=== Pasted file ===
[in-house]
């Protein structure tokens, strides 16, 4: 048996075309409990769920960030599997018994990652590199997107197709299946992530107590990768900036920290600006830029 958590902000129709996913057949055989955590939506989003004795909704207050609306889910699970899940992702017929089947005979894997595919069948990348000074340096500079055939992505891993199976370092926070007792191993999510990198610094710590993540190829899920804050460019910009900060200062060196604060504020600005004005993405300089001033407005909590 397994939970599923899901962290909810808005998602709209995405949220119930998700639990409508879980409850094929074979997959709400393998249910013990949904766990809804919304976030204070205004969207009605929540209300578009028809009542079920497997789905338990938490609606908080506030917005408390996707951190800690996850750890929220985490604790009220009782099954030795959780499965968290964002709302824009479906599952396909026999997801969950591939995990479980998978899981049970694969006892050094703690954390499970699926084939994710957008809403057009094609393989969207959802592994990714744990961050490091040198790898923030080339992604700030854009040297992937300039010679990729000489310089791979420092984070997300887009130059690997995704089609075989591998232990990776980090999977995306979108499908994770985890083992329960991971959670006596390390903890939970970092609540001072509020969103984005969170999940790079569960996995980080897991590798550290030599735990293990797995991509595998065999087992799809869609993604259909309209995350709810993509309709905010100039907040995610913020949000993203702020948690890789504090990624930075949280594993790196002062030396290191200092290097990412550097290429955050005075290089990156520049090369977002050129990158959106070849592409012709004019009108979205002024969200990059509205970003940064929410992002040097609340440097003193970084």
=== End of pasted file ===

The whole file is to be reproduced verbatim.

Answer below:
[in-house]
């Protein structure tokens, strides 16, 4: 048996075309409990769920960030599997018994990652590199997107197709299946992530107590990768900036920290600006830029 958590902000129709996913057949055989955590939506989003004795909704207050609306889910699970899940992702017929089947005979894997595919069948990348000074340096500079055939992505891993199976370092926070007792191993999510990198610094710590993540190829899920804050460019910009900060200062060196604060504020600005004005993405300089001033407005909590 397994939970599923899901962290909810808005998602709209995405949220119930998700639990409508879980409850094929074979997959709400393998249910013990949904766990809804919304976030204070205004969207009605929540209300578009028809009542079920497997789905338990938490609606908080506030917005408390996707951190800690996850750890929220985490604790009220009782099954030795959780499965968290964002709302824009479906599952396909026999997801969950591939995990479980998978899981049970694969006892050094703690954390499970699926084939994710957008809403057009094609393989969207959802592994990714744990961050490091040198790898923030080339992604700030854009040297992937300039010679990729000489310089791979420092984070997300887009130059690997995704089609075989591998232990990776980090999977995306979108499908994770985890083992329960991971959670006596390390903890939970970092609540001072509020969103984005969170999940790079569960996995980080897991590798550290030599735990293990797995991509595998065999087992799809869609993604259909309209995350709810993509309709905010100039907040995610913020949000993203702020948690890789504090990624930075949280594993790196002062030396290191200092290097990412550097290429955050005075290089990156520049090369977002050129990158959106070849592409012709004019009108979205002024969200990059509205970003940064929410992002040097609340440097003193970084």